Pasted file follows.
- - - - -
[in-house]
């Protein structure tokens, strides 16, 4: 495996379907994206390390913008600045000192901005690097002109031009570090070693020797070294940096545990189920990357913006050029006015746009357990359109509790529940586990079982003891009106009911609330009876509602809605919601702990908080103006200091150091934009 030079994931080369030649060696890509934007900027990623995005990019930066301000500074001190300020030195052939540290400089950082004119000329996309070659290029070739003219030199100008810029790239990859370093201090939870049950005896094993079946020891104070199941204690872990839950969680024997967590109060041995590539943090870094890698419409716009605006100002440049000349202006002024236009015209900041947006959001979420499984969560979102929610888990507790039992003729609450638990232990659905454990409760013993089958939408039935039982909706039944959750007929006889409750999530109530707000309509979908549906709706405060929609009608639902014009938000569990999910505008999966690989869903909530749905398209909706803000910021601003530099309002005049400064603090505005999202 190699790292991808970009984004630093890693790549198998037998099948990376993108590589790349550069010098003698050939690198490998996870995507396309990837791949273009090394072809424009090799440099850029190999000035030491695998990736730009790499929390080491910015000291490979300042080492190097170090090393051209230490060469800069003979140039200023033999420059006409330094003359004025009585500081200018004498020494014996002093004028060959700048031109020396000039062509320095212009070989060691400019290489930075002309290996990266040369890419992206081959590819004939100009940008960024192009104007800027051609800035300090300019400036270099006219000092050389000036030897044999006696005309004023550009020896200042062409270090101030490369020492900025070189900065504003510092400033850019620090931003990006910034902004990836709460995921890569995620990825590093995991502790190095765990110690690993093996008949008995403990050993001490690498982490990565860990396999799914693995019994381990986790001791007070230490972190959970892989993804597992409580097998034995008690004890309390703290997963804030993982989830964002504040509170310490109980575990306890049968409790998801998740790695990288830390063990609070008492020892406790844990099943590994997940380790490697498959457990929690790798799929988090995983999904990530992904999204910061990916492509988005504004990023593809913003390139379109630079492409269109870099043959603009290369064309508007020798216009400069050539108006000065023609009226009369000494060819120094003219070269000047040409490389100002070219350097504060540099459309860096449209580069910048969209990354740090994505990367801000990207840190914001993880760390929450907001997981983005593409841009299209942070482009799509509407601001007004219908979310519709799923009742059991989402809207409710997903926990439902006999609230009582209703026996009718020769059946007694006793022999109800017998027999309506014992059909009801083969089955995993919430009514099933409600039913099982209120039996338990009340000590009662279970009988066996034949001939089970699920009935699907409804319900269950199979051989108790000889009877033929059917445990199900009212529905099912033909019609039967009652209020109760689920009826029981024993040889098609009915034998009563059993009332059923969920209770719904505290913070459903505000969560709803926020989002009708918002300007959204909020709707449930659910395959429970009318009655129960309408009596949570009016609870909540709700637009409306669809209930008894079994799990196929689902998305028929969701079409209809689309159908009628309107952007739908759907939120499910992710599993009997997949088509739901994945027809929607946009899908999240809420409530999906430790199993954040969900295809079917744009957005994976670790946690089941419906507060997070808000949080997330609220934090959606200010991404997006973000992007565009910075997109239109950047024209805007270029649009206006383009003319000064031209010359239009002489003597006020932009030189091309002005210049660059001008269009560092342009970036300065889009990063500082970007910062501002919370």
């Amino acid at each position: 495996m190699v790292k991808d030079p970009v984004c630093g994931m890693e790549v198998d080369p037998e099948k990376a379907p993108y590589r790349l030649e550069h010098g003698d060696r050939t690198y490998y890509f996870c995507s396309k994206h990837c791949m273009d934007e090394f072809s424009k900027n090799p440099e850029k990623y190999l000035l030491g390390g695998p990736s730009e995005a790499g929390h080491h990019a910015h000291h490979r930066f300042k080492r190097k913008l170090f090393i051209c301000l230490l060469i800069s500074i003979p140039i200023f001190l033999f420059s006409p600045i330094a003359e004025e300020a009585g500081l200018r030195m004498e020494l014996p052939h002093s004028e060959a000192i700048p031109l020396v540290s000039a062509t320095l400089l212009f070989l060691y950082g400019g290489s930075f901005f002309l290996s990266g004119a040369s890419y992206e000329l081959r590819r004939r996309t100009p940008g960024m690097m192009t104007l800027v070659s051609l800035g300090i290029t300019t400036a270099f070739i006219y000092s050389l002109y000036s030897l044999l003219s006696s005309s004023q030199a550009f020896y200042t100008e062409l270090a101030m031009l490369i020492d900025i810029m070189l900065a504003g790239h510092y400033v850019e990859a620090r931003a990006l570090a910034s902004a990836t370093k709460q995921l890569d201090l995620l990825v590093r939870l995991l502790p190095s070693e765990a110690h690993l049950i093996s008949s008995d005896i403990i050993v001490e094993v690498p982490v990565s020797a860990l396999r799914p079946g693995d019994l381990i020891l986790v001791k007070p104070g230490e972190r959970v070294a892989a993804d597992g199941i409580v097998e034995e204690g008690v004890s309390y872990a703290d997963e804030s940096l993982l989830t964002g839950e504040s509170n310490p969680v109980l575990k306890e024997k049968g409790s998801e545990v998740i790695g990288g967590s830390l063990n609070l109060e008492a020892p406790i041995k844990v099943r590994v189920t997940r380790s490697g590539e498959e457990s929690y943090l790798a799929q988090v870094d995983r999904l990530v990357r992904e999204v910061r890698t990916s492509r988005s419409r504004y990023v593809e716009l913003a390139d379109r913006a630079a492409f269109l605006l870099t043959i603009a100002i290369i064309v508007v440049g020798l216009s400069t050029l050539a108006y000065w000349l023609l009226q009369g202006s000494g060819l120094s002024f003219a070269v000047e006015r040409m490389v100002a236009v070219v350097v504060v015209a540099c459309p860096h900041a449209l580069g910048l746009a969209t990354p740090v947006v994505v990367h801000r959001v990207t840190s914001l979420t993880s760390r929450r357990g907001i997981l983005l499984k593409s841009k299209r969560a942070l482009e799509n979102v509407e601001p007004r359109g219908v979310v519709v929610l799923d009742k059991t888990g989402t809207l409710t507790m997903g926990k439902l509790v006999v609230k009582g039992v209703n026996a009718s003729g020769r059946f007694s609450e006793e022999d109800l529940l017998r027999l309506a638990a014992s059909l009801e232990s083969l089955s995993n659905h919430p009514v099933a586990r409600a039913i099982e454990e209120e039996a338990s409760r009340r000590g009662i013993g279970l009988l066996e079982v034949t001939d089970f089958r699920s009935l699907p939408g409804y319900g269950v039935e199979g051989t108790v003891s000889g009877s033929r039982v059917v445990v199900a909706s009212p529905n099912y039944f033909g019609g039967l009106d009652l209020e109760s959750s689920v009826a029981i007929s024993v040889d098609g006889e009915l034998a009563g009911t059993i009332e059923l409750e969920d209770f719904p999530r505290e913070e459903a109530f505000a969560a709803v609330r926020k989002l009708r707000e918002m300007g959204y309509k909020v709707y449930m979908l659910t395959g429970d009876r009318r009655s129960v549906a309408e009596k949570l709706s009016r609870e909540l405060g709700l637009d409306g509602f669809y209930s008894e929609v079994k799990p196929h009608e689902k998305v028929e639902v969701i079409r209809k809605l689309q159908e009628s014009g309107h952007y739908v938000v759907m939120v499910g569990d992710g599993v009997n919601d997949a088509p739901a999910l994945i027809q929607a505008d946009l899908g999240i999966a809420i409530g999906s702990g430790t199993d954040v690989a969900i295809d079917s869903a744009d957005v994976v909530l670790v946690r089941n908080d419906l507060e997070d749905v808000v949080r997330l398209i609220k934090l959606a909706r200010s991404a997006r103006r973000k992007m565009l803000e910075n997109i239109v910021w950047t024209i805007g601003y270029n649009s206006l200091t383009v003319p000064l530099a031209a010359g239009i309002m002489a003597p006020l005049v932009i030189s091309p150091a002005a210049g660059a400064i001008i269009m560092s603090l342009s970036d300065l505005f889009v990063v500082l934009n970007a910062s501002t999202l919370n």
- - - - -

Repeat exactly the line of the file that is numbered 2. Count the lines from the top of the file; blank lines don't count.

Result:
């Protein structure tokens, strides 16, 4: 495996379907994206390390913008600045000192901005690097002109031009570090070693020797070294940096545990189920990357913006050029006015746009357990359109509790529940586990079982003891009106009911609330009876509602809605919601702990908080103006200091150091934009 030079994931080369030649060696890509934007900027990623995005990019930066301000500074001190300020030195052939540290400089950082004119000329996309070659290029070739003219030199100008810029790239990859370093201090939870049950005896094993079946020891104070199941204690872990839950969680024997967590109060041995590539943090870094890698419409716009605006100002440049000349202006002024236009015209900041947006959001979420499984969560979102929610888990507790039992003729609450638990232990659905454990409760013993089958939408039935039982909706039944959750007929006889409750999530109530707000309509979908549906709706405060929609009608639902014009938000569990999910505008999966690989869903909530749905398209909706803000910021601003530099309002005049400064603090505005999202 190699790292991808970009984004630093890693790549198998037998099948990376993108590589790349550069010098003698050939690198490998996870995507396309990837791949273009090394072809424009090799440099850029190999000035030491695998990736730009790499929390080491910015000291490979300042080492190097170090090393051209230490060469800069003979140039200023033999420059006409330094003359004025009585500081200018004498020494014996002093004028060959700048031109020396000039062509320095212009070989060691400019290489930075002309290996990266040369890419992206081959590819004939100009940008960024192009104007800027051609800035300090300019400036270099006219000092050389000036030897044999006696005309004023550009020896200042062409270090101030490369020492900025070189900065504003510092400033850019620090931003990006910034902004990836709460995921890569995620990825590093995991502790190095765990110690690993093996008949008995403990050993001490690498982490990565860990396999799914693995019994381990986790001791007070230490972190959970892989993804597992409580097998034995008690004890309390703290997963804030993982989830964002504040509170310490109980575990306890049968409790998801998740790695990288830390063990609070008492020892406790844990099943590994997940380790490697498959457990929690790798799929988090995983999904990530992904999204910061990916492509988005504004990023593809913003390139379109630079492409269109870099043959603009290369064309508007020798216009400069050539108006000065023609009226009369000494060819120094003219070269000047040409490389100002070219350097504060540099459309860096449209580069910048969209990354740090994505990367801000990207840190914001993880760390929450907001997981983005593409841009299209942070482009799509509407601001007004219908979310519709799923009742059991989402809207409710997903926990439902006999609230009582209703026996009718020769059946007694006793022999109800017998027999309506014992059909009801083969089955995993919430009514099933409600039913099982209120039996338990009340000590009662279970009988066996034949001939089970699920009935699907409804319900269950199979051989108790000889009877033929059917445990199900009212529905099912033909019609039967009652209020109760689920009826029981024993040889098609009915034998009563059993009332059923969920209770719904505290913070459903505000969560709803926020989002009708918002300007959204909020709707449930659910395959429970009318009655129960309408009596949570009016609870909540709700637009409306669809209930008894079994799990196929689902998305028929969701079409209809689309159908009628309107952007739908759907939120499910992710599993009997997949088509739901994945027809929607946009899908999240809420409530999906430790199993954040969900295809079917744009957005994976670790946690089941419906507060997070808000949080997330609220934090959606200010991404997006973000992007565009910075997109239109950047024209805007270029649009206006383009003319000064031209010359239009002489003597006020932009030189091309002005210049660059001008269009560092342009970036300065889009990063500082970007910062501002919370």